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Unless you’re a member of the Addams family, you probably don’t enjoy talking about death. But have you ever thought about what happens to debt when you die? Do your student loans survive? What about your credit card debt?
The average American has about $29,800 in personal debt, not including a mortgage.1 And while you might think all your financial problems will die with you, it’s possible your family could inherit your debt. Talk about unfinished business!
Don’t let your debt come back to haunt those you love. By taking control of your money now, you can feel confident that you’re leaving behind a legacy you can be proud of.
Who Is Responsible for Your Debt After Your Death?
The answer? It depends.
As a general rule, any debt that’s in your name only (that’s key) gets paid by your estate after you die. (Your estate is simply all the assets you owned at the time of your death—like bank accounts, cars, homes, possessions, etc.) The executor of your estate (a trusted person you appoint in your will) is in charge of making sure everything is taken care of: They’ll handle your assets, give your family their inheritance, and pay off your debt, if necessary. This process is called probate.
More than 5 million have beaten debt this way. You can too!
So, let’s say you had $100,000 of debt when you died, but you also had a paid-for house worth $200,000. The executor of your estate would sell the house to cover your debt, leaving $100,000 (minus any necessary fees) of inheritance to your heirs.
But what happens if you have more debt than estate? Well, things get tricky.
Secured vs. Unsecured Debts
In the case of insolvent estates (those where the debt equals more than the value of assets), there is a certain order in which creditors (the people you owe money to) are paid, which varies by state. This process is determined by which one of two categories your debt falls into: Secured or unsecured.
Secured debt (such as mortgages, car loans, etc.) is backed by assets, which are typically sold or repossessed to pay back the lender. With unsecured debt (credit cards, personal loans, medical bills and utilities), the lender does not have that protection, and these bills generally go unpaid if there is no money to cover them. But each kind of debt has its own set of rules, so let’s look at them each individually.
This is probably the most complicated debt to deal with, but in most states, medical bills take priority in the probate process. It’s important to note that if you received Medicaid any time from age 55 until your death, the state may come back for those payments or there may already be a lien on your house (meaning they’ll take a portion of the profits when the house is sold). Since medical debt is so complex and can vary depending on where you live, it’s best to consult an attorney on this one.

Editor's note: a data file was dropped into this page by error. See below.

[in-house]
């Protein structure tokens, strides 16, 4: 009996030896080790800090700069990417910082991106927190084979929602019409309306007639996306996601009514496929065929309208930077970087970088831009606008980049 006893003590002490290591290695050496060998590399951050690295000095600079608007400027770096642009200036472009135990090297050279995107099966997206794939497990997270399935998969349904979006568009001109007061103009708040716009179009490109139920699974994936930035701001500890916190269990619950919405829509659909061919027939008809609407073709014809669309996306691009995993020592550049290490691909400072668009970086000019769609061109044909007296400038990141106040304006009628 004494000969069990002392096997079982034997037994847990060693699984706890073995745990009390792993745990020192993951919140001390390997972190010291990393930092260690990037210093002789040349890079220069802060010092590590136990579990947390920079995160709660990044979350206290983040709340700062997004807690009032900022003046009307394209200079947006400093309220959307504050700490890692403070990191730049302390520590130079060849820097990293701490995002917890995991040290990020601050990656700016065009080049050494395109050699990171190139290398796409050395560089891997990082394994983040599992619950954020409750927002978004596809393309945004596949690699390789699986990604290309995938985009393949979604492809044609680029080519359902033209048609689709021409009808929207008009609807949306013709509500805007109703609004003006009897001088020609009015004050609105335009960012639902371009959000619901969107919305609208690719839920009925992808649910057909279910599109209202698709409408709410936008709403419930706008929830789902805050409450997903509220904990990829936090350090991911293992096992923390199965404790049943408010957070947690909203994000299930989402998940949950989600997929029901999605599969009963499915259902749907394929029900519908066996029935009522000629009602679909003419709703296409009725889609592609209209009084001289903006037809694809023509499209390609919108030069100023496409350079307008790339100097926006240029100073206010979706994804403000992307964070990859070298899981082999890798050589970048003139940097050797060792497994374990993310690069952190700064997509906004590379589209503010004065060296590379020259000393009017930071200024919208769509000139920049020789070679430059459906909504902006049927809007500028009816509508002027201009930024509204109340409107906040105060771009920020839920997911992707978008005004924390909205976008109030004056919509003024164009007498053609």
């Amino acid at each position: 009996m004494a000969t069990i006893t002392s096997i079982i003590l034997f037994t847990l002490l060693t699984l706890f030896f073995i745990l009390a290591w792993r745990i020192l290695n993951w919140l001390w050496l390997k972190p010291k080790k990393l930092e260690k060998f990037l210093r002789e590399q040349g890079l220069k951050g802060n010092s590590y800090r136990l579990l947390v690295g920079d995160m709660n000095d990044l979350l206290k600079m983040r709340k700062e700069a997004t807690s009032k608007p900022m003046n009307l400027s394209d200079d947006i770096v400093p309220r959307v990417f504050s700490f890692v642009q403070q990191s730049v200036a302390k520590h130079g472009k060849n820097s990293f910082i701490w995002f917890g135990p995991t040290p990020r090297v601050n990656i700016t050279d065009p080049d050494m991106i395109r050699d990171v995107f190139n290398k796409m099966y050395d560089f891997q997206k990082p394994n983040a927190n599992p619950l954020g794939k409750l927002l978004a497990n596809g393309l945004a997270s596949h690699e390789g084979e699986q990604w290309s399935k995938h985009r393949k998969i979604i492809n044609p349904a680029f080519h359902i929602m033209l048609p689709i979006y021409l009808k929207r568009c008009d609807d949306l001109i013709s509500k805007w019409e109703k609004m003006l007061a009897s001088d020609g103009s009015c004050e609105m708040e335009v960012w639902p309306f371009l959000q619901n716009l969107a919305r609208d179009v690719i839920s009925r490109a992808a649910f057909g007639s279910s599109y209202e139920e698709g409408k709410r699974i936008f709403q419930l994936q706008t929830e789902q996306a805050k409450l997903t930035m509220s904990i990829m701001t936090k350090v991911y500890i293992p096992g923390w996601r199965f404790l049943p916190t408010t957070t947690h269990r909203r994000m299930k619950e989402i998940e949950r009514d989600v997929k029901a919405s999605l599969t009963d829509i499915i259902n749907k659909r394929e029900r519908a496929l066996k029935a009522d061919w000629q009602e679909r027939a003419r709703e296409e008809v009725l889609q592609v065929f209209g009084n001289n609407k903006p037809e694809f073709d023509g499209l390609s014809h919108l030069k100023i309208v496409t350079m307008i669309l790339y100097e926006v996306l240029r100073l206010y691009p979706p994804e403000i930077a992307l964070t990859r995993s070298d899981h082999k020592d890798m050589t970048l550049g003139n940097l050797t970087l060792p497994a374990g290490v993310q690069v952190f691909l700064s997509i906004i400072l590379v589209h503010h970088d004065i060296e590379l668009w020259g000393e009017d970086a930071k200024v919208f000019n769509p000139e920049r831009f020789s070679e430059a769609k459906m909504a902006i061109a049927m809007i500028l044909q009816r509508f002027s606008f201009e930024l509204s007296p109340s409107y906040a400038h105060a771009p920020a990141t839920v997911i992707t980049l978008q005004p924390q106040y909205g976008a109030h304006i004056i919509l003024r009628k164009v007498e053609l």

If there is a joint account holder associated with the credit card, that person is responsible for keeping up with the payments and any debt associated with the card. (This does not include authorized card users.) If no one else’s name is listed on the account, the estate is responsible for paying off the card debt. And if there is not enough money in the estate to cover the payments, then creditors will typically take a loss and write off the amount.
Home co-owners or inheritors are responsible for the remaining mortgage, but they are only required to keep up the monthly payments and do not have to pay back the full mortgage all at once. They can also choose to sell the house to keep it from going into foreclosure.
Home Equity Loans:
Unlike a basic mortgage, if someone inherits a house that has a home equity loan, they can be forced to repay the loan immediately, which usually results in having to sell the house. But you don’t have to die for a home equity loan to backfire on you. Borrowing on your home beyond the initial mortgage is always a bad idea, so save your heirs the headache by avoiding home equity loans in the first place.
As with other secured debt, your assets can be used to cover car loans, but the lender has the ability to repossess the car if there’s not enough money in the estate. Otherwise, whoever inherits the car can continue making the payments or sell it to cover the loan.
Federal student loans are forgiven upon death. This also includes Parent PLUS Loans, which are discharged if either the parent or the student dies. Private student loans, on the other hand, are not forgiven and have to be covered by the deceased’s estate. But again, if there’s not enough in the estate to cover the student loans, they usually go unpaid.
Can Loved Ones Inherit Your Debt?
When the time comes, you want to pass down that priceless wedding ring or the family farmhouse—not your money problems. As we’ve seen, most debt is taken out of the deceased person’s estate. But there are several instances that can make someone legally responsible for your debt after you die. Let’s take a look at them:
The Dangers of Cosigning
To put it simply: You should never cosign. That’s because cosigning makes you liable for someone else’s debt. If you cosign for a friend’s loan or medical bills, you are agreeing to make the payments if that person is no longer able to. And if they die, then they definitely aren’t able to make the payments, which leaves you responsible for cleaning up the mess. Save yourself and your loved ones the financial stress—do not cosign for their loans and do not let them cosign for you.
Community Property States
“For richer or poorer” takes on a whole new meaning for married couples in the nine states with community property laws (Arizona, California, Idaho, Louisiana, Nevada, New Mexico, Texas, Washington and Wisconsin). In these states, the surviving spouse is legally responsible for any debt the deceased took on during their marriage (including private student loans), whether the spouse agreed to it or not. Pretty terrifying, right? All the more reason to work together as a couple to pay off your debt as soon as possible.